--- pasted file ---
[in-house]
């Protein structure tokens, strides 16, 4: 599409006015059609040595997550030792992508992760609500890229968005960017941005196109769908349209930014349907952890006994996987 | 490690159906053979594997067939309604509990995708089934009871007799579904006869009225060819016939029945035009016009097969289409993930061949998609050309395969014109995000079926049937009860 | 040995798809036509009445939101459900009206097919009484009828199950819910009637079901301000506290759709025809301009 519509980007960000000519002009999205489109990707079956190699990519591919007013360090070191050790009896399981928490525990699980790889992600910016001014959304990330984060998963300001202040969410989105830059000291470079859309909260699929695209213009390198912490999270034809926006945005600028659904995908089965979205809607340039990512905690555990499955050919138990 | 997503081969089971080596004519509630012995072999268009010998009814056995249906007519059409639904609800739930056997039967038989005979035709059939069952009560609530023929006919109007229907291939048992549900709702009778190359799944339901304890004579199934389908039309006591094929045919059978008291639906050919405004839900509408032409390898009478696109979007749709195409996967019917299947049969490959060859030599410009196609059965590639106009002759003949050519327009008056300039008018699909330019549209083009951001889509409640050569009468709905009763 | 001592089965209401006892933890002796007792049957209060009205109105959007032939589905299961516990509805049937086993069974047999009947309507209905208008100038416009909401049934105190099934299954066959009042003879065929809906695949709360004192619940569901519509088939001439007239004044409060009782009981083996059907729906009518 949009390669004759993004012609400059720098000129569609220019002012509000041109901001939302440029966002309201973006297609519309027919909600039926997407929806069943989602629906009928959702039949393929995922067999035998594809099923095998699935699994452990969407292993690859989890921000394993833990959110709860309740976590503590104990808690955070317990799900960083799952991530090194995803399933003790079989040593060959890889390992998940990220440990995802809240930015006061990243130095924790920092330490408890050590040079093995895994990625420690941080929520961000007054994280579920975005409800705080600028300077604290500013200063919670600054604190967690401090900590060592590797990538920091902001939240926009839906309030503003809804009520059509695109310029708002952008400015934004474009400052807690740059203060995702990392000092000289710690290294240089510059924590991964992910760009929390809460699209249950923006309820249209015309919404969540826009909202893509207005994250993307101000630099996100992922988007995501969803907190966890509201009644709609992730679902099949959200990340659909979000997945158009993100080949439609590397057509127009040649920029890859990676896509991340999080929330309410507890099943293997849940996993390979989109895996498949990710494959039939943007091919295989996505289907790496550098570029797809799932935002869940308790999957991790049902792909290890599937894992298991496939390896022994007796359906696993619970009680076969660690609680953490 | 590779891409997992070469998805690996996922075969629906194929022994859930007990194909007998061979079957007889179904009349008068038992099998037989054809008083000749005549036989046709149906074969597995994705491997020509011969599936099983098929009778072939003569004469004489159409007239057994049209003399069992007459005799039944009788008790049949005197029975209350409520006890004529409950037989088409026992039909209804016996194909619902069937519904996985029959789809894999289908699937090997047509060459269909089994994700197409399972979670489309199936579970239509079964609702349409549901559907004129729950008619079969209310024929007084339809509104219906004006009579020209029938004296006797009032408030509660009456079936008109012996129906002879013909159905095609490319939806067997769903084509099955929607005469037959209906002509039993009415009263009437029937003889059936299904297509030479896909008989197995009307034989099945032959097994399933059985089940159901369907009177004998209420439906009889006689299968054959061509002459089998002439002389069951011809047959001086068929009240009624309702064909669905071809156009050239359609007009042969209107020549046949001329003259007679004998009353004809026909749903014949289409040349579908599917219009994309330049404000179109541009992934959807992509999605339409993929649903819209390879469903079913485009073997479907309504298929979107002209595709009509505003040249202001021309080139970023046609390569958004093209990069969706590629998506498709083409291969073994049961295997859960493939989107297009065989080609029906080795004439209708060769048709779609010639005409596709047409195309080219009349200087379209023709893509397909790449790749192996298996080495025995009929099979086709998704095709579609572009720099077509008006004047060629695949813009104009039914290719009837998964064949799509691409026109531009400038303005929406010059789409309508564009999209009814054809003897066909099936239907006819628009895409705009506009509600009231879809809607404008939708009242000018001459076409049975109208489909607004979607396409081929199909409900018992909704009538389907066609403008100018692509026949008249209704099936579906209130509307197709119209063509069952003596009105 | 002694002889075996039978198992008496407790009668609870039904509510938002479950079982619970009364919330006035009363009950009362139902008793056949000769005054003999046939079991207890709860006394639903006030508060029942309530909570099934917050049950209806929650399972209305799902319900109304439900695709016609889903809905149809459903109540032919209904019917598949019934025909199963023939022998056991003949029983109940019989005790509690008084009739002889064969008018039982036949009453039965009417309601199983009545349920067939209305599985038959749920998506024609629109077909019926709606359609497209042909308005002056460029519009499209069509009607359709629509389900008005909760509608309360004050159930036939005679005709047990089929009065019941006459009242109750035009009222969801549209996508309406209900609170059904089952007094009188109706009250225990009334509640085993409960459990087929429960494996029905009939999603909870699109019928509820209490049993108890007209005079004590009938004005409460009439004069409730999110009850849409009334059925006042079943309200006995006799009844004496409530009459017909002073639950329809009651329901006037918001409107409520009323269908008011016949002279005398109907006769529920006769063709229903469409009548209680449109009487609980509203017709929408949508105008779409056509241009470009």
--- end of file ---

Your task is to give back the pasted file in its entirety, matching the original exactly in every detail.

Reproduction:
[in-house]
């Protein structure tokens, strides 16, 4: 599409006015059609040595997550030792992508992760609500890229968005960017941005196109769908349209930014349907952890006994996987 | 490690159906053979594997067939309604509990995708089934009871007799579904006869009225060819016939029945035009016009097969289409993930061949998609050309395969014109995000079926049937009860 | 040995798809036509009445939101459900009206097919009484009828199950819910009637079901301000506290759709025809301009 519509980007960000000519002009999205489109990707079956190699990519591919007013360090070191050790009896399981928490525990699980790889992600910016001014959304990330984060998963300001202040969410989105830059000291470079859309909260699929695209213009390198912490999270034809926006945005600028659904995908089965979205809607340039990512905690555990499955050919138990 | 997503081969089971080596004519509630012995072999268009010998009814056995249906007519059409639904609800739930056997039967038989005979035709059939069952009560609530023929006919109007229907291939048992549900709702009778190359799944339901304890004579199934389908039309006591094929045919059978008291639906050919405004839900509408032409390898009478696109979007749709195409996967019917299947049969490959060859030599410009196609059965590639106009002759003949050519327009008056300039008018699909330019549209083009951001889509409640050569009468709905009763 | 001592089965209401006892933890002796007792049957209060009205109105959007032939589905299961516990509805049937086993069974047999009947309507209905208008100038416009909401049934105190099934299954066959009042003879065929809906695949709360004192619940569901519509088939001439007239004044409060009782009981083996059907729906009518 949009390669004759993004012609400059720098000129569609220019002012509000041109901001939302440029966002309201973006297609519309027919909600039926997407929806069943989602629906009928959702039949393929995922067999035998594809099923095998699935699994452990969407292993690859989890921000394993833990959110709860309740976590503590104990808690955070317990799900960083799952991530090194995803399933003790079989040593060959890889390992998940990220440990995802809240930015006061990243130095924790920092330490408890050590040079093995895994990625420690941080929520961000007054994280579920975005409800705080600028300077604290500013200063919670600054604190967690401090900590060592590797990538920091902001939240926009839906309030503003809804009520059509695109310029708002952008400015934004474009400052807690740059203060995702990392000092000289710690290294240089510059924590991964992910760009929390809460699209249950923006309820249209015309919404969540826009909202893509207005994250993307101000630099996100992922988007995501969803907190966890509201009644709609992730679902099949959200990340659909979000997945158009993100080949439609590397057509127009040649920029890859990676896509991340999080929330309410507890099943293997849940996993390979989109895996498949990710494959039939943007091919295989996505289907790496550098570029797809799932935002869940308790999957991790049902792909290890599937894992298991496939390896022994007796359906696993619970009680076969660690609680953490 | 590779891409997992070469998805690996996922075969629906194929022994859930007990194909007998061979079957007889179904009349008068038992099998037989054809008083000749005549036989046709149906074969597995994705491997020509011969599936099983098929009778072939003569004469004489159409007239057994049209003399069992007459005799039944009788008790049949005197029975209350409520006890004529409950037989088409026992039909209804016996194909619902069937519904996985029959789809894999289908699937090997047509060459269909089994994700197409399972979670489309199936579970239509079964609702349409549901559907004129729950008619079969209310024929007084339809509104219906004006009579020209029938004296006797009032408030509660009456079936008109012996129906002879013909159905095609490319939806067997769903084509099955929607005469037959209906002509039993009415009263009437029937003889059936299904297509030479896909008989197995009307034989099945032959097994399933059985089940159901369907009177004998209420439906009889006689299968054959061509002459089998002439002389069951011809047959001086068929009240009624309702064909669905071809156009050239359609007009042969209107020549046949001329003259007679004998009353004809026909749903014949289409040349579908599917219009994309330049404000179109541009992934959807992509999605339409993929649903819209390879469903079913485009073997479907309504298929979107002209595709009509505003040249202001021309080139970023046609390569958004093209990069969706590629998506498709083409291969073994049961295997859960493939989107297009065989080609029906080795004439209708060769048709779609010639005409596709047409195309080219009349200087379209023709893509397909790449790749192996298996080495025995009929099979086709998704095709579609572009720099077509008006004047060629695949813009104009039914290719009837998964064949799509691409026109531009400038303005929406010059789409309508564009999209009814054809003897066909099936239907006819628009895409705009506009509600009231879809809607404008939708009242000018001459076409049975109208489909607004979607396409081929199909409900018992909704009538389907066609403008100018692509026949008249209704099936579906209130509307197709119209063509069952003596009105 | 002694002889075996039978198992008496407790009668609870039904509510938002479950079982619970009364919330006035009363009950009362139902008793056949000769005054003999046939079991207890709860006394639903006030508060029942309530909570099934917050049950209806929650399972209305799902319900109304439900695709016609889903809905149809459903109540032919209904019917598949019934025909199963023939022998056991003949029983109940019989005790509690008084009739002889064969008018039982036949009453039965009417309601199983009545349920067939209305599985038959749920998506024609629109077909019926709606359609497209042909308005002056460029519009499209069509009607359709629509389900008005909760509608309360004050159930036939005679005709047990089929009065019941006459009242109750035009009222969801549209996508309406209900609170059904089952007094009188109706009250225990009334509640085993409960459990087929429960494996029905009939999603909870699109019928509820209490049993108890007209005079004590009938004005409460009439004069409730999110009850849409009334059925006042079943309200006995006799009844004496409530009459017909002073639950329809009651329901006037918001409107409520009323269908008011016949002279005398109907006769529920006769063709229903469409009548209680449109009487609980509203017709929408949508105008779409056509241009470009």